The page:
Time spent with children is precious, but some parents still are not getting enough of it. Unlike past generations, Massachusetts fathers now take on far more involved roles with their children, but many custody arrangements do not reflect this shift in society. Now perhaps more than ever, fathers are complaining that they are not allocated enough parenting time in their child custody agreements.
Regardless of how long a couple was married before filing for divorce, there is one thing they will all have to deal with -- dividing up the marital property. This is true whether a Massachusetts couple said "I do" two years ago or 20. Although property division might seem straightforward, many people soon realize just how complicated the matter can be.
It is not uncommon for Massachusetts parents to disagree over how to split custody of their children. Some divorces even drag out for longer than necessary while parents try to sort out the best possible child custody agreement. Now though, "pet parents" are starting to go through the same thing.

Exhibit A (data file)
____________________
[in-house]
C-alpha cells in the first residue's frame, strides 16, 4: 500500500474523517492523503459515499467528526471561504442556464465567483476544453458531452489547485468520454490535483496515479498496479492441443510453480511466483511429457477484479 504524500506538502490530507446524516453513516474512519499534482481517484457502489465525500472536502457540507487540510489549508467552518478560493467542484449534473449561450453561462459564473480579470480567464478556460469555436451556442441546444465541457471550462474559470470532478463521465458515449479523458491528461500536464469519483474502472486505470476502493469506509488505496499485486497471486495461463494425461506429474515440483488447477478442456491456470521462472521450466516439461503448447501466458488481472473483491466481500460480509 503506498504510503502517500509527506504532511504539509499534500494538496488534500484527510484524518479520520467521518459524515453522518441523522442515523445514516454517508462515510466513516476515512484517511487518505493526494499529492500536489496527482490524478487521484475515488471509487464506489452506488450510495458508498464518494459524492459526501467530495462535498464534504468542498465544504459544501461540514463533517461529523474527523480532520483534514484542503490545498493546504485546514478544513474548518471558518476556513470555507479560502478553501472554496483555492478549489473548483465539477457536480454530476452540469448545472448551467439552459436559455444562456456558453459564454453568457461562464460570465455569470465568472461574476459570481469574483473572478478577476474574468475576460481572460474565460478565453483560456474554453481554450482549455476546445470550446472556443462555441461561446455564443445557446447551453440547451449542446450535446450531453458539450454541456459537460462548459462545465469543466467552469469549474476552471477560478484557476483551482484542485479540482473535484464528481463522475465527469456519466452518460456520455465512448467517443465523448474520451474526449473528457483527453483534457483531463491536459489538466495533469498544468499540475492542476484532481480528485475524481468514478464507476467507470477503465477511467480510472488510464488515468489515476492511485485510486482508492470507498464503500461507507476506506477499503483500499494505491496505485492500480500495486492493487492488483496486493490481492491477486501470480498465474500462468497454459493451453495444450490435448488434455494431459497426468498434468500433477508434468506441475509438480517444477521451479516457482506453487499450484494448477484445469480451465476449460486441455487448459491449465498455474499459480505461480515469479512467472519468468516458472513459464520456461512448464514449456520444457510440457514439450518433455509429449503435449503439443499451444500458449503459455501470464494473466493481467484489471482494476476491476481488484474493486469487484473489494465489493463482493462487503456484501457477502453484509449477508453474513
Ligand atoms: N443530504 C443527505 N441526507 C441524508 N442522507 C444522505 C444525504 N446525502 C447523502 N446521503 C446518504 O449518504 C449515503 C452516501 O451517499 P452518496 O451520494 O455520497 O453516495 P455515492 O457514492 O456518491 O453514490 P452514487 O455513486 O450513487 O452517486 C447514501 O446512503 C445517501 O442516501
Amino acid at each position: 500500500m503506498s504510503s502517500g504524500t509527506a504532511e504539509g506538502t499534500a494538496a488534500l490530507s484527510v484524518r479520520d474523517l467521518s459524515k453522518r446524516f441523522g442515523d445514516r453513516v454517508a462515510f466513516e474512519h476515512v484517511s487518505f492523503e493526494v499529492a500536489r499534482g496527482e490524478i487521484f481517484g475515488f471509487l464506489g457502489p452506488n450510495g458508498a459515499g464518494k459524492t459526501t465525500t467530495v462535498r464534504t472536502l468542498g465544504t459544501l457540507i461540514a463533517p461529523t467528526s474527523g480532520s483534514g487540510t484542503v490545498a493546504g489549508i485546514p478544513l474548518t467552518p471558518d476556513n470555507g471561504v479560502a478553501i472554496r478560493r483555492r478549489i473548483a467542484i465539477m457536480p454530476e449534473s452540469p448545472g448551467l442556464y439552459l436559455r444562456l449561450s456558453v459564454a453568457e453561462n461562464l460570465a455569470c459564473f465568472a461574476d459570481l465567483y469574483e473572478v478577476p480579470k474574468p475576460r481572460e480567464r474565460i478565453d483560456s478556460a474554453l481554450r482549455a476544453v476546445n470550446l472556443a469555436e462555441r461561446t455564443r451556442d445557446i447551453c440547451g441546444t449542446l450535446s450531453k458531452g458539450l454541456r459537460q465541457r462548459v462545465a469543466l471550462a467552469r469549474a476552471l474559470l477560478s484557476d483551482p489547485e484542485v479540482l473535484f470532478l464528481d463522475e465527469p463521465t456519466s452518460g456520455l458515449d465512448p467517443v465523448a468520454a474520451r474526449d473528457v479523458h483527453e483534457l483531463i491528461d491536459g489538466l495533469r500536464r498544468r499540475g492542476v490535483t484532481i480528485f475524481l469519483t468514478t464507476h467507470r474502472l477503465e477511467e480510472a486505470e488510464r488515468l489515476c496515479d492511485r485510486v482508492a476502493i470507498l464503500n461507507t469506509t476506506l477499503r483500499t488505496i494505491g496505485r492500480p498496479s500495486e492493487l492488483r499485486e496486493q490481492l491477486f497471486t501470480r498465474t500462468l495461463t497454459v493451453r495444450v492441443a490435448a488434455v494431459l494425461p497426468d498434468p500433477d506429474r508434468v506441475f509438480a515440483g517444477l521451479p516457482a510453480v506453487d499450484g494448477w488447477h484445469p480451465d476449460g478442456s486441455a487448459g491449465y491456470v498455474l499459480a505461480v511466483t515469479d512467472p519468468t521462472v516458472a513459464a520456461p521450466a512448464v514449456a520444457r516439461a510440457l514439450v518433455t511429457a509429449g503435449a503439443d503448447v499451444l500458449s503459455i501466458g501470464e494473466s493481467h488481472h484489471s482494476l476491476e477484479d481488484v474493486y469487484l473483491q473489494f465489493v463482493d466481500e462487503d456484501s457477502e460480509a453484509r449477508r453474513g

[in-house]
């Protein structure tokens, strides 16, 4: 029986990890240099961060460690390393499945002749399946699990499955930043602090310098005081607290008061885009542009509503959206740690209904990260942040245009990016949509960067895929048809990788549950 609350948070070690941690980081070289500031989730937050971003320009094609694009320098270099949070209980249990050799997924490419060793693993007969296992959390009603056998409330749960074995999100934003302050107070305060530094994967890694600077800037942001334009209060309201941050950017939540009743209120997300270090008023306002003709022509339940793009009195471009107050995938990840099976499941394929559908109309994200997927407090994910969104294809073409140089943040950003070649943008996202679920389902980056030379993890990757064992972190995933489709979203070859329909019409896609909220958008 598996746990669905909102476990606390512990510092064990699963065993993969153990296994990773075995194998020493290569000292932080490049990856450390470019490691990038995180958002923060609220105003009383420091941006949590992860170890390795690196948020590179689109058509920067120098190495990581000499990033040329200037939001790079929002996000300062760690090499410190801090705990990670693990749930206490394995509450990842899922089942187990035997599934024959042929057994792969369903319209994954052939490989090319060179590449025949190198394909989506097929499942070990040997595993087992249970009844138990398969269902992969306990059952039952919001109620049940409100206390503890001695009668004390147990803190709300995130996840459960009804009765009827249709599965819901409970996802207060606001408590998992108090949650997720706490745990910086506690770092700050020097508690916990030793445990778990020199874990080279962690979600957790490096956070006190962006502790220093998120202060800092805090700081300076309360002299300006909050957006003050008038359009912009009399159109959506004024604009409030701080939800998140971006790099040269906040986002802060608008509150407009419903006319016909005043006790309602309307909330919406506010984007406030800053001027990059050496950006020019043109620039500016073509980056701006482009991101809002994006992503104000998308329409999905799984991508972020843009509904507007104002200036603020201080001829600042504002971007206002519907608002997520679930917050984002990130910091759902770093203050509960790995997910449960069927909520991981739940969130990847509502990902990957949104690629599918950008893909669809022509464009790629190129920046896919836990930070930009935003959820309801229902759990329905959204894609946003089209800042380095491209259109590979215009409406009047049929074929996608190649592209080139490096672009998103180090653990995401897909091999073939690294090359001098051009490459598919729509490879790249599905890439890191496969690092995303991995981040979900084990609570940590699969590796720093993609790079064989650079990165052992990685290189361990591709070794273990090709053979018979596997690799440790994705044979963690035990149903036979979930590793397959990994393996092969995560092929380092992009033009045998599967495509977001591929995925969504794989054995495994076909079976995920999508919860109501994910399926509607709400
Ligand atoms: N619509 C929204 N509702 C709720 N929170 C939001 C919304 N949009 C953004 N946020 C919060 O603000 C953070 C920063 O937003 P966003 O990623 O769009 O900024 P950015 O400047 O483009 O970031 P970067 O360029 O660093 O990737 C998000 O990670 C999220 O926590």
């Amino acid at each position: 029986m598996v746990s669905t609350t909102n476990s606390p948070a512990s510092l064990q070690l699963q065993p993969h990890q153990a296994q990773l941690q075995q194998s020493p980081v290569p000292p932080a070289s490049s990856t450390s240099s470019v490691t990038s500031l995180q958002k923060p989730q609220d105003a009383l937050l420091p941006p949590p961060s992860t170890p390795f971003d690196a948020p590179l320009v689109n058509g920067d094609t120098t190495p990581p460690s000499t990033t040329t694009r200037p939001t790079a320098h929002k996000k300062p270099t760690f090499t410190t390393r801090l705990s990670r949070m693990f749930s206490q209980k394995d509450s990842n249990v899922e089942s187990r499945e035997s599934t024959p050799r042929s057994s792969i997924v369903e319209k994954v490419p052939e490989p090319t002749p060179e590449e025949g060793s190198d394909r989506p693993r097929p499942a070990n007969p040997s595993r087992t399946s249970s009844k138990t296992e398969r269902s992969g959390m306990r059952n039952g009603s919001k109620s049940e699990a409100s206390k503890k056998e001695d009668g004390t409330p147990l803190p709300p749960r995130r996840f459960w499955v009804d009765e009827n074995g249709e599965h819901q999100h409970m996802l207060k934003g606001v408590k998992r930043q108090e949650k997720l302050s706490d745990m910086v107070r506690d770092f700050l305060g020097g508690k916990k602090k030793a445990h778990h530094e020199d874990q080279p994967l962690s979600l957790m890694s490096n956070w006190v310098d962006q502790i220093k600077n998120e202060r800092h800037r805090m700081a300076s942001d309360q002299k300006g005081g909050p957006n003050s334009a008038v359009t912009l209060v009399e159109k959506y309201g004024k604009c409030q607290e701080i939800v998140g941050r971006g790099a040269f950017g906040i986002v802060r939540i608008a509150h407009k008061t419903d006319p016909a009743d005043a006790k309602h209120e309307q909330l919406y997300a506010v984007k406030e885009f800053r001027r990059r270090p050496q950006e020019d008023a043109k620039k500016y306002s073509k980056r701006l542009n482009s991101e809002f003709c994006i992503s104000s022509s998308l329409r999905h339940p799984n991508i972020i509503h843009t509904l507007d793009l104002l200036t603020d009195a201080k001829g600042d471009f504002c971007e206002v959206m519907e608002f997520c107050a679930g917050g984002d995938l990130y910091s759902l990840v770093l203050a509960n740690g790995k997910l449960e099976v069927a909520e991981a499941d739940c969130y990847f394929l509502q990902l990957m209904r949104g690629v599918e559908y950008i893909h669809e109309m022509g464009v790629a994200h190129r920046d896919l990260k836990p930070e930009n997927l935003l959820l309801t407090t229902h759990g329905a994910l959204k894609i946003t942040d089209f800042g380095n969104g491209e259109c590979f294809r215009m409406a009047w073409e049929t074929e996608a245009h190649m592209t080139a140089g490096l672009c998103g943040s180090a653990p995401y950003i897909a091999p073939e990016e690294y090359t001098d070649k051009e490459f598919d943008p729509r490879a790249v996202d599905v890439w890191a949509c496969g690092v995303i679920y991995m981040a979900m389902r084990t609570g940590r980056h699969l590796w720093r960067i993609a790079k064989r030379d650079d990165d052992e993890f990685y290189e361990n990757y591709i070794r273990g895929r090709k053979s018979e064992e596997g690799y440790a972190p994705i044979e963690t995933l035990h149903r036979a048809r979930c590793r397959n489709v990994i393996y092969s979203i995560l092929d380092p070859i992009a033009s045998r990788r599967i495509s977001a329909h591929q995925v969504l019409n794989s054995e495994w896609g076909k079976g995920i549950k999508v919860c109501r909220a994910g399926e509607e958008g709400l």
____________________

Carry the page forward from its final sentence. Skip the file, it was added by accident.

The idea of a family in which a father works and a mother stays home to raise children seems to be quickly becoming a thing of the past. Many Massachusetts households have two primary earners, with women's earnings sometimes outpacing their husbands. In these situations, the traditional idea of spousal support is often reversed.